I met my very best friend in the entire world, Tracy, when we started in graduate school at the same time at the University of South Carolina, in August 1997. I won’t go into the unpleasant details, but my time there was not the happiest period of my life.

Things did improve, though, and I made friends both in school and in the city. Not the least of them being Tracy.

One of the first things we created was “Tracy and Sally Face Death Daily!” This statement refers to the fact that we were always barely dodging some form of automobile-related death. As our friend Jason said: Tracy knows traffic laws, and chooses to ignore them. Sally isn’t aware that traffic laws exist.

Beyond all of the unpleasantness of my first time around in graduate school, she became the sister I never had. She and I had our good times and bad, and we made it through all of them. We lived together for four years, and when we made the decision to live separately, it was honestly like we got a divorce. But, like all good couples who are wonderful together, but who are just not meant to live in the same residence, we came back together later and are stronger than ever.

She was there for me through my mother’s illness and death; she was the maid of honor at my wedding (and she even gave a toast, under duress; I'm looking down her dress in the next photo);

and she was there when I was almost arrested for the illegal transportation of an easel.

She is the only person who can dole out tough love to me, even though my husband attempts it. When he does it, it manifests as him yelling at me and me telling him to stop being mean. Then he apologizes, and I go back to doing whatever self-destructive or ill-advised thing I was doing before, because he’s afraid to stop me. She, on the other hand, can talk me down out of any tree.

For our 10th anniversary, she told me that we were going to re-create our first bonding experience: we spent the Saturday before Labor Day in Charleston, SC. The first time she and I hung out, it was on the Saturday before Labor Day, in Charleston, in 1997. There were other people there, but one of them I prefer not to speak to, another I’d like to see but can’t find, and the other I’d rather never see again.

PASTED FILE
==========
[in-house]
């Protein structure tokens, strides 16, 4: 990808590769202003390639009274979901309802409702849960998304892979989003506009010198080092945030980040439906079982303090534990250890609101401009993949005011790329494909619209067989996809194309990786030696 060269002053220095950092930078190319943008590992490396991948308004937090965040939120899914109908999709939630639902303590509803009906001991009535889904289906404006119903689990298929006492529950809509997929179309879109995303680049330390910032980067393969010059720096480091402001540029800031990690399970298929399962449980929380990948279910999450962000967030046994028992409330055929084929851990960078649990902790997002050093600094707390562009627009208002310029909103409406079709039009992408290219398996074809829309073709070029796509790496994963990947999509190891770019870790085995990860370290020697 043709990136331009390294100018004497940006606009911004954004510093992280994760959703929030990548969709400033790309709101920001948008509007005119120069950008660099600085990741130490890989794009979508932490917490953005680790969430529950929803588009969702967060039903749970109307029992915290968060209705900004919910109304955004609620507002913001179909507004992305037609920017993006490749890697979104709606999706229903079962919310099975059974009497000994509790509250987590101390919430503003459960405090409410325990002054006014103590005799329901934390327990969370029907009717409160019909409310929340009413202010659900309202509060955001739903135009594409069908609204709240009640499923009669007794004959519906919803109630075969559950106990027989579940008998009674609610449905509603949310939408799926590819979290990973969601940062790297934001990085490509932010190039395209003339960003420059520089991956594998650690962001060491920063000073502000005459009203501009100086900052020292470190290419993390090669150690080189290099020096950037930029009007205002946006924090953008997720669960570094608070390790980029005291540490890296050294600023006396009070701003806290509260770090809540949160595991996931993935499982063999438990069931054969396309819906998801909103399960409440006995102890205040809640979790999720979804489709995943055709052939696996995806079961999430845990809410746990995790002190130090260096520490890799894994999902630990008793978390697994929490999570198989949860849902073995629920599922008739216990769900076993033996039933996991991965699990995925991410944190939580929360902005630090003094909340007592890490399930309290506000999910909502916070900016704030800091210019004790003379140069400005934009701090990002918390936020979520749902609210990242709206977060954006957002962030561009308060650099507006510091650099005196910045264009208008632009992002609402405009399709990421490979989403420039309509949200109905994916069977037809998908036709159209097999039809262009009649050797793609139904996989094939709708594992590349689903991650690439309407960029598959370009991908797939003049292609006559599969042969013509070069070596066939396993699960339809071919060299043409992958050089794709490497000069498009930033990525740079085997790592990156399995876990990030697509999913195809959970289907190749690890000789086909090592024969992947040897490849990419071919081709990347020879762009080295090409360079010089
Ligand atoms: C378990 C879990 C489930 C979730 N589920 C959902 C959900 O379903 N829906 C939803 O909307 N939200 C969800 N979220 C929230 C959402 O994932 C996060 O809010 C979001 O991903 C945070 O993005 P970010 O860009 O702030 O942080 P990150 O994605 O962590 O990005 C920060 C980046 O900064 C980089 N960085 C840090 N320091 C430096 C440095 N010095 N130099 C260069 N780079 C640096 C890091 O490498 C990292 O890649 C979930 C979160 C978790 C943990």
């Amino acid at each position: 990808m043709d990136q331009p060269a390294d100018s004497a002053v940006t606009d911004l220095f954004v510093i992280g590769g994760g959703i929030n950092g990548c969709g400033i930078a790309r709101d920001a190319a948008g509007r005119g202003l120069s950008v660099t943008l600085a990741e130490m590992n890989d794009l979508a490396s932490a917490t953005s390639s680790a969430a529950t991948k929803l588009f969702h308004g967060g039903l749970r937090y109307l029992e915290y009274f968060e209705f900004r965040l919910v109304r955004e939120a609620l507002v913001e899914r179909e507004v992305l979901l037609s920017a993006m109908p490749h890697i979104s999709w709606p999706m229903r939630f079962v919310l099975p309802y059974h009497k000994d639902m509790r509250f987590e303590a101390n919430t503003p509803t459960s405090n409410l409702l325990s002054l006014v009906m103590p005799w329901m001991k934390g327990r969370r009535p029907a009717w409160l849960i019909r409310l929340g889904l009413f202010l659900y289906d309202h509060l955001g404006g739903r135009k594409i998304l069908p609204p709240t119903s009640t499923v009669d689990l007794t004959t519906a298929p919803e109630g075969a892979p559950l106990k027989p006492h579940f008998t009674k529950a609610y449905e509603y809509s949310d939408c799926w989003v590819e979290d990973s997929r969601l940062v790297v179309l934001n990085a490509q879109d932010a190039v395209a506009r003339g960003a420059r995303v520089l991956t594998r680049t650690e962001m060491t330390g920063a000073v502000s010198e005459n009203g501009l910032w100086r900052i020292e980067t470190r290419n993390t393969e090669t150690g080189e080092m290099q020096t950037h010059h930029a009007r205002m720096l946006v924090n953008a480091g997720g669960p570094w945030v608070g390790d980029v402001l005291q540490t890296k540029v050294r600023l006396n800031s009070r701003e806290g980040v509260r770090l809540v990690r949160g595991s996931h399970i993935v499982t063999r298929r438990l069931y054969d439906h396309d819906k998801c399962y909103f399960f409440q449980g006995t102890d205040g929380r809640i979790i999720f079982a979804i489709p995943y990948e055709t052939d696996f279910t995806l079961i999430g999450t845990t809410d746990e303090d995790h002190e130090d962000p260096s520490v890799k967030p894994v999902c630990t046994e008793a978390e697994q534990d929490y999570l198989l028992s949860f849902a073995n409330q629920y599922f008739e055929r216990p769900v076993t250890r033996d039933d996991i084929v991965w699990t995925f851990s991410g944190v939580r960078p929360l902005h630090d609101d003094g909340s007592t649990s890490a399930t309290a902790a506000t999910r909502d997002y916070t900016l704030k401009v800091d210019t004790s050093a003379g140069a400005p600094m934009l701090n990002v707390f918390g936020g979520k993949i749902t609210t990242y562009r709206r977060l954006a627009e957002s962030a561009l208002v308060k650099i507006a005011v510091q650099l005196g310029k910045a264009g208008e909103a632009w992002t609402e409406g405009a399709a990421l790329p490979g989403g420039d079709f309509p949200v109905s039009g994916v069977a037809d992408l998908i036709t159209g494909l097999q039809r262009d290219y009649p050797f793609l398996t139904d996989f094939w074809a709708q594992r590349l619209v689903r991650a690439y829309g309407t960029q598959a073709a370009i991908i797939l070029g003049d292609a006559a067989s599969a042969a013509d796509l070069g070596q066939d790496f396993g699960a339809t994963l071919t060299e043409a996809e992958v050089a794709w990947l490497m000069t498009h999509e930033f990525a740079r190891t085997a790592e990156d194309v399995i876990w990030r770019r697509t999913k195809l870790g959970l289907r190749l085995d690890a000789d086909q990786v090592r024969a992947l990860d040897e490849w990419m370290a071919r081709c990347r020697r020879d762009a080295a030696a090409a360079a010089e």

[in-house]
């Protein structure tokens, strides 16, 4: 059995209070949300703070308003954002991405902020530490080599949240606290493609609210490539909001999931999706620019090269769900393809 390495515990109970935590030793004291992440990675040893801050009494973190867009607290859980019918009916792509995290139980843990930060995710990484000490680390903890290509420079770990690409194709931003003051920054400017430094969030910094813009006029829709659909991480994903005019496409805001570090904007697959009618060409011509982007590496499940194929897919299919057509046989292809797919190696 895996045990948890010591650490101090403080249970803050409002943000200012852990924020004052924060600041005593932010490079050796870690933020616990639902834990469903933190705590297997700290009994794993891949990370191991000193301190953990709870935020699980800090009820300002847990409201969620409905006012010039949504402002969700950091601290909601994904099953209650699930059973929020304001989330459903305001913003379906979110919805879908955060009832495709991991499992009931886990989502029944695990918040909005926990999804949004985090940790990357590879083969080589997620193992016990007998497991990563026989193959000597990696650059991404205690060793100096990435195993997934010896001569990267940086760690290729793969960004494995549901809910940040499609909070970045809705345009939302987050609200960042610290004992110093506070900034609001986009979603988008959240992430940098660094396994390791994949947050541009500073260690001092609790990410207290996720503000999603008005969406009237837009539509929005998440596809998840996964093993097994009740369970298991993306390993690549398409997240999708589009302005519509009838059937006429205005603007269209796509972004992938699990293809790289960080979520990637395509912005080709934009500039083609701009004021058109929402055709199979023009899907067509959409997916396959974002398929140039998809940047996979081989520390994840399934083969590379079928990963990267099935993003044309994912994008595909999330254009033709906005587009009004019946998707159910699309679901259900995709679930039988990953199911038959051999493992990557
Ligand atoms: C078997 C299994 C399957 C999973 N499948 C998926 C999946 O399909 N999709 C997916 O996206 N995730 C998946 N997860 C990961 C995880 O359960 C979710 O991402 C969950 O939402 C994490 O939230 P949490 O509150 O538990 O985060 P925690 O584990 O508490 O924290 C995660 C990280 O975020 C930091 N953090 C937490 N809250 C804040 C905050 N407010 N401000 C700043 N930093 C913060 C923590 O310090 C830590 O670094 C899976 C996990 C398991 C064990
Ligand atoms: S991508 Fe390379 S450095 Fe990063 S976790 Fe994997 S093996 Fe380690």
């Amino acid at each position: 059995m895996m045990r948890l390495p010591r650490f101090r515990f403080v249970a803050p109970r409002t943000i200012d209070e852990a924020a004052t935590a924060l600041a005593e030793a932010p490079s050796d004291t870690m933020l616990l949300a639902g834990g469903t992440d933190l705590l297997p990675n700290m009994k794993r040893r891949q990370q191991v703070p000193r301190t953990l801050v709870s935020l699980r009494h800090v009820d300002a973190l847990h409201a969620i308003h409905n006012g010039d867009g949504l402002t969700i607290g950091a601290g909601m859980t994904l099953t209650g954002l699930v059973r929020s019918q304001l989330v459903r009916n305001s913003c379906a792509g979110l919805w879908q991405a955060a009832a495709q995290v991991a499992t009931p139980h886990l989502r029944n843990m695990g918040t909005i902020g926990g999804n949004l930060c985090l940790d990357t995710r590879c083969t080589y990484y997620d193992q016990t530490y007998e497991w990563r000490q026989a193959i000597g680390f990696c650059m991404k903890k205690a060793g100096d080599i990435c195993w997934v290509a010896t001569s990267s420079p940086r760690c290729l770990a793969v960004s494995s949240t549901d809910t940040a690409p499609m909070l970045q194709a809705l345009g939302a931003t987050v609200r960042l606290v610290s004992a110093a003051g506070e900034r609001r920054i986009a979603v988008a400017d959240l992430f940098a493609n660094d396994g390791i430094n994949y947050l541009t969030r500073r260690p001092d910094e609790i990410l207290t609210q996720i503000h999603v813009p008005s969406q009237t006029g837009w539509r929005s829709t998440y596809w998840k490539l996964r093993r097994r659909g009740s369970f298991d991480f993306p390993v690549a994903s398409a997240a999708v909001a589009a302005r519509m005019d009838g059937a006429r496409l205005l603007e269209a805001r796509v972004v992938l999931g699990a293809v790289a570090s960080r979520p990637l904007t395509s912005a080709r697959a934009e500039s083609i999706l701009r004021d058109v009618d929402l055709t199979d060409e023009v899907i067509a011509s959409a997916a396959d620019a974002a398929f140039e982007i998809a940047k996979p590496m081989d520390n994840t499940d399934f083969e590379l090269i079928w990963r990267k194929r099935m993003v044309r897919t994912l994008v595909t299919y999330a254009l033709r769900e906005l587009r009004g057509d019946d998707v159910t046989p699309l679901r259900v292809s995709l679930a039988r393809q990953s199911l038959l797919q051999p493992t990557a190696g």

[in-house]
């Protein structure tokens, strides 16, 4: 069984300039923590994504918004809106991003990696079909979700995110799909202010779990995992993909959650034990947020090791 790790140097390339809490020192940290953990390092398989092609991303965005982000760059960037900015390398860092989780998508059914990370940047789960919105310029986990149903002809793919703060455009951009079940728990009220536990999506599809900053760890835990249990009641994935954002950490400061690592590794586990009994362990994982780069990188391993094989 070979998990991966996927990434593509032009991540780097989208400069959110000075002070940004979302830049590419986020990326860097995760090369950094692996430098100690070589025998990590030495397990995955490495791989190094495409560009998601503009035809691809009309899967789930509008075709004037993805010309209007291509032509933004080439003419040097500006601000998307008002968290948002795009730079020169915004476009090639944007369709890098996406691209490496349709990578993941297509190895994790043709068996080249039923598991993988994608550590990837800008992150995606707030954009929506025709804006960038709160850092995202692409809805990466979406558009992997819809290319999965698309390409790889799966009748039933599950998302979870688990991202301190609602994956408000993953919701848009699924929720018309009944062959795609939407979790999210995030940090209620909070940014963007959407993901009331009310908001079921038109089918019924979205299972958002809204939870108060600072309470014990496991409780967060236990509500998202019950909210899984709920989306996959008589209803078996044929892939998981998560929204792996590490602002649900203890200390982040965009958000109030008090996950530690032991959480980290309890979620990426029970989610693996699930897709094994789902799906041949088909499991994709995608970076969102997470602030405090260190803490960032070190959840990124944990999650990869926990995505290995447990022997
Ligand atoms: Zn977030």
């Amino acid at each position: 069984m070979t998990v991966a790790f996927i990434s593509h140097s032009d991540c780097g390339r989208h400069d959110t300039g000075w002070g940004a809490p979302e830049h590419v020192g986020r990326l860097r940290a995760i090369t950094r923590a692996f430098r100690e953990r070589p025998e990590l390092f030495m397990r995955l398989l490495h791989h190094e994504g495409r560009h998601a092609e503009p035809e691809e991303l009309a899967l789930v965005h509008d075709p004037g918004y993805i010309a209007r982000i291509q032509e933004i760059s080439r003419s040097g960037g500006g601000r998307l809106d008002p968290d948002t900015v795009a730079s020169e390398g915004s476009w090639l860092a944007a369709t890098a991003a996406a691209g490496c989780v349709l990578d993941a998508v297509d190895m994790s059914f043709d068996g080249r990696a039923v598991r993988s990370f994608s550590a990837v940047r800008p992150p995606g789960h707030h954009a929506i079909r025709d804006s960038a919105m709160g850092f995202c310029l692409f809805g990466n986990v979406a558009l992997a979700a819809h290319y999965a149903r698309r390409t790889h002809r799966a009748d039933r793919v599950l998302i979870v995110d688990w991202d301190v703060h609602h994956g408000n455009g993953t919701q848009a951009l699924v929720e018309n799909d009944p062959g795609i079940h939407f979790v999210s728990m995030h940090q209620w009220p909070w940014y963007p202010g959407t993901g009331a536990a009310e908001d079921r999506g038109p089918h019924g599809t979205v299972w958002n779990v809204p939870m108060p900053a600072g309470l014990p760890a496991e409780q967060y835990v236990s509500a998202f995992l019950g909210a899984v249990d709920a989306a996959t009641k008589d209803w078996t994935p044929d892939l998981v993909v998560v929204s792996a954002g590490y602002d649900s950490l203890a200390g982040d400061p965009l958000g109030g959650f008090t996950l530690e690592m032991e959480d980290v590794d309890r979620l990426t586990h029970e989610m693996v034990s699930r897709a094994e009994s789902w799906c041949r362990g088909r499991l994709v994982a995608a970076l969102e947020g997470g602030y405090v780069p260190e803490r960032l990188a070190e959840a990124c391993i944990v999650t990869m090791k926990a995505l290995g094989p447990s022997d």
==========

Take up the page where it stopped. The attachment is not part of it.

But I digress.

For our 10th anniversary, though, we were going to go to Charleston for a whole weekend. We were going to stay in a nice hotel, and we were going to eat nice meals, and we were going to shop.

Most importantly, there was a spa in our hotel, the venerable Francis Marion, and we were going to do Spa Things.

Most of that went well. We ate a delicious dinner at Slightly North Of Broad (S.N.O.B.); we shopped on King Street; we wandered around the city.

And we did Spa Things.

We each had two procedures: we each got some sort of wrap, both of which went well.

And Tracy got a scalp massage. And I got a hot stone massage. Those didn’t go as well.

I’d never had a hot stone massage before, but I was entranced by the idea: warm, smooth stones are placed in strategic places on your back, thereby turning your muscles to butter, and making you feel nice and relaxed. Sounds lovely, right?

I’ve since been told by others that what I experienced was not normal. And if it is normal, then I’m pretty sure it was created by the Marquis de Sade. And even he found it uncomfortable.

The first three rocks the guy put on my back were blisteringly hot. And I do mean “blisteringly.” They left gigantic rock-shaped blisters on my tailbone and lower spine. When he put the first one on, I really did think it was going to melt through to the towel I was lying on. I gasped, wincing through tears, “That’s really hot.” He said, “They’re supposed to be.” Next Phoenix-in-August asphalt sphere, please!